Press Releases

Statements on 25 bps policy rate hike

May 20th, 2022

Joey Sarte Salceda

Chairman House Ways and Means 

• The space for maintaining an accommodative policy stance has considerably narrowed given how the April 2022 inflation of 4.9 percent settled near the higher end of the BSP’s forecast range of 4.2 (percent) to five percent. Meanwhile, second round effects are starting to manifest

• Due to the rising oil and food prices, the Regional Tripartite Wages and Productivity Board on May 13 approved a P33 increase in the minimum wages in the National Capital Region (NCR), bringing the pay rate to P570 and P533 for workers in the non-agriculture and agriculture sectors. For Western Visayas, the wage increase was P55 and P110 to P450 and P420, respectively.  

• Wage hikes “leaves the door open for further increases in other regions as wage petitions were deferred since 2020 as the pandemic disrupted economic activities.” This will translate to a more evident second-round effects to inflation.

• Higher than anticipated for the first quarter at 8.3 percent has intensified calls for the “withdrawal” of an accommodative policy stance which the Monetary Board has maintained since November 2020 with a record low of a two-percent benchmark rate.

• Any adjustments in the monetary policy stance will be done in a timely manner so as not to disrupt the growth momentum while preventing price pressures from becoming entrenched.

Other BSP outlook notes

1. Inflation upside risks

a. A further increase in global non-oil prices due to strong global demand amid persistent supply chain bottlenecks

b. Higher global oil prices especially as OPEC continues its policy of only gradual supply increases

c. Potential impact of continuing constraints on the supply of key food items

d. Petitions for jeepney fare hikes due to higher oil prices

e. Wage hikes (around 6% of past minimum wage in NCR, which could boost overall costs by as much as 1.4%)

2. Growth prospects

a. The Philippines remains in a sound position as its macroeconomic fundamentals underpin the economy’s recovery in 2022. The Development Budget Coordination Committee expects the economy to grow by 7.0 to 9.0 percent in 2022.

b. Risks and challenges remain as the emergence of highly transmissible COVID-19 variants delays the normalization of economic activities. [Salceda projections for Omicron are that hospitalization use will be much lower than past surges, if new Omicron surge materializes]

c. The timely imposition of appropriate pandemic-related measures is necessary to control COVID-19 surges and arrest the spread of the Omicron COVID-19 variant. The continued vaccination efforts and improving healthcare interventions in managing severe cases should usher the eventual transition of COVID-19 from pandemic to endemic.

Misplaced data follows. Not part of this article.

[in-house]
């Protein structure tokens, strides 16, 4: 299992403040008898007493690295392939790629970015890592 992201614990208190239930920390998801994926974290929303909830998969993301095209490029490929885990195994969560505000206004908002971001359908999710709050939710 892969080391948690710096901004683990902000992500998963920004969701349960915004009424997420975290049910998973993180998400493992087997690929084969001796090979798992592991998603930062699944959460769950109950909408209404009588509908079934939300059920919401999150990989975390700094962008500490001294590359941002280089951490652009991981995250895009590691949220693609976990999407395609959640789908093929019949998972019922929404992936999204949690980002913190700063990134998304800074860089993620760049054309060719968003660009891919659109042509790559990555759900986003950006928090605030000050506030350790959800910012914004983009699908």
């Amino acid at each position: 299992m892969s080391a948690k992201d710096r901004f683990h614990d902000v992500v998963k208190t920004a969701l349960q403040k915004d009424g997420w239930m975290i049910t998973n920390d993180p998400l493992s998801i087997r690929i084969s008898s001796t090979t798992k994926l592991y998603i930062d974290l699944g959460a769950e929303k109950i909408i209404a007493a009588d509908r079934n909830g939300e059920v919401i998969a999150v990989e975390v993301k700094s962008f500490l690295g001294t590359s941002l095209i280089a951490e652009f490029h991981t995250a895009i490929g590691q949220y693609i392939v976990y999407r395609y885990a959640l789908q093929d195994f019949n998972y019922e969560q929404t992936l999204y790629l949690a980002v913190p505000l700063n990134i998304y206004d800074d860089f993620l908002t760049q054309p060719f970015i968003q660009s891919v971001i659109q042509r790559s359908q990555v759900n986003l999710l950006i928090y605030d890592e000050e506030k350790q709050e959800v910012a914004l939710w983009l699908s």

3. External action by other monetary institutions abroad

a. BSP notes ongoing policy normalization by major central banks could heighten volatility in financial markets. Some central banks of major advanced economies, including the Bank of Korea, Reserve Bank of New Zealand, and Bank of England, have already raised key interest rates. 

b. While the shift to policy normalization of advanced economies could affect capital flows and lead to financial market volatility, this also reflects opportunities for economies like the Philippines in terms of increased trade activities.

c. Although the normalization of the currently ultra-accommodative monetary policy in advanced economies could lead to a rebalancing of global capital flows and depreciation of emerging markets’ currencies vis-à-vis the dollar, the Philippines is in a favorable position to navigate tightening global financial conditions given the manageable inflation environment and sufficient external buffers.

d. The current level of gross international reserves – at USD108.45 billion – is more than sufficient to withstand adverse external shocks.

e. Structural flows from remittances, IT-BPM revenues, and foreign direct investments are expected to further bolster the country’s external payments position. 

f. BSP’s adherence to a market-determined exchange rate system and our macroprudential measures will continue to allow us to curb excessive FX volatility and respond to instability in financial markets. Should external developments bring about risks to the domestic outlook for inflation and growth, the BSP stands ready to calibrate policy settings as needed.

Expected schedule of BSP policy rate adjustments (2022-2023) [projected by HSBC]



Rate after adjustment

May 19

25 bps


June 24 (MB meeting)

25 bps


Q3 (total hikes)

50 bps


Q4 2022

25 bps


Q1 2023

25 bps


Q2 2023

25 bps


Q3 2023

25 bps


Q4 2024

0 bps


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